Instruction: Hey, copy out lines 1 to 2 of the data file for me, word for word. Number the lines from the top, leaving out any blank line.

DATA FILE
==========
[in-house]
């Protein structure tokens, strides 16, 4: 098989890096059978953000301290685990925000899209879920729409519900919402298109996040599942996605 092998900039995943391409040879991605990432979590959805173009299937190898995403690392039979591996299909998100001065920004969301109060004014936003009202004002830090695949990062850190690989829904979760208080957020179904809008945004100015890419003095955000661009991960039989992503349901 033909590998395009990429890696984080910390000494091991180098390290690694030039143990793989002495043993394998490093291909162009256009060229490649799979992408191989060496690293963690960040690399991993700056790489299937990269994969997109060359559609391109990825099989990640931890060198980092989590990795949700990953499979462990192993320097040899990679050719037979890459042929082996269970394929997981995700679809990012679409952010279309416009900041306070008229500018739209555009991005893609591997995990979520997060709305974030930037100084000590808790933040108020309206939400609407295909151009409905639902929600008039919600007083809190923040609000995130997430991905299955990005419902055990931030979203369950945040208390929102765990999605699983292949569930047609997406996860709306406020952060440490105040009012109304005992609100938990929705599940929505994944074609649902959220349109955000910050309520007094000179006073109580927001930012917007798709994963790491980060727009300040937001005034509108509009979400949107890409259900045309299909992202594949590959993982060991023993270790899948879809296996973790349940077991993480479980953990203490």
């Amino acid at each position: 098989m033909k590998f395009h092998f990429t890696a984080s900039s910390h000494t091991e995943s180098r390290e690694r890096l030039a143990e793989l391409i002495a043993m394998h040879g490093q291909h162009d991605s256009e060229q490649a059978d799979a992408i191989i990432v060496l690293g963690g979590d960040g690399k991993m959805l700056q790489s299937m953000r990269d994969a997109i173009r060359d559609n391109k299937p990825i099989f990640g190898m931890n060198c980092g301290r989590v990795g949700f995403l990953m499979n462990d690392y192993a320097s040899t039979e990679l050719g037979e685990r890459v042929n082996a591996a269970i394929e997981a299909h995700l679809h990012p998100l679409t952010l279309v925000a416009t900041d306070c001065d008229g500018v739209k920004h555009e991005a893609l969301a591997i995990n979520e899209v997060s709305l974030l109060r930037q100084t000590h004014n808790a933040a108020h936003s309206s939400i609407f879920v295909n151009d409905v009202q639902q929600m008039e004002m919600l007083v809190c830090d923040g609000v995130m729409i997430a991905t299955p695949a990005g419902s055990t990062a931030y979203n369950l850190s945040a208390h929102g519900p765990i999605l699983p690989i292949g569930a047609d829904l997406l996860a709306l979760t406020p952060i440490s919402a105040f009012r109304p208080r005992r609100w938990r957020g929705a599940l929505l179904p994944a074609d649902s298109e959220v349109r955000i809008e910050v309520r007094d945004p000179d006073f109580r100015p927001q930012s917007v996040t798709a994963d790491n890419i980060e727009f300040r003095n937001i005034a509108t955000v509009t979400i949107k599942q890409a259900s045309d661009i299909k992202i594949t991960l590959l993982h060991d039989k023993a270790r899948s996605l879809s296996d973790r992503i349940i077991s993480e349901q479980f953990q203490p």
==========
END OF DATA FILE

[in-house]
């Protein structure tokens, strides 16, 4: 098989890096059978953000301290685990925000899209879920729409519900919402298109996040599942996605 092998900039995943391409040879991605990432979590959805173009299937190898995403690392039979591996299909998100001065920004969301109060004014936003009202004002830090695949990062850190690989829904979760208080957020179904809008945004100015890419003095955000661009991960039989992503349901 033909590998395009990429890696984080910390000494091991180098390290690694030039143990793989002495043993394998490093291909162009256009060229490649799979992408191989060496690293963690960040690399991993700056790489299937990269994969997109060359559609391109990825099989990640931890060198980092989590990795949700990953499979462990192993320097040899990679050719037979890459042929082996269970394929997981995700679809990012679409952010279309416009900041306070008229500018739209555009991005893609591997995990979520997060709305974030930037100084000590808790933040108020309206939400609407295909151009409905639902929600008039919600007083809190923040609000995130997430991905299955990005419902055990931030979203369950945040208390929102765990999605699983292949569930047609997406996860709306406020952060440490105040009012109304005992609100938990929705599940929505994944074609649902959220349109955000910050309520007094000179006073109580927001930012917007798709994963790491980060727009300040937001005034509108509009979400949107890409259900045309299909992202594949590959993982060991023993270790899948879809296996973790349940077991993480479980953990203490």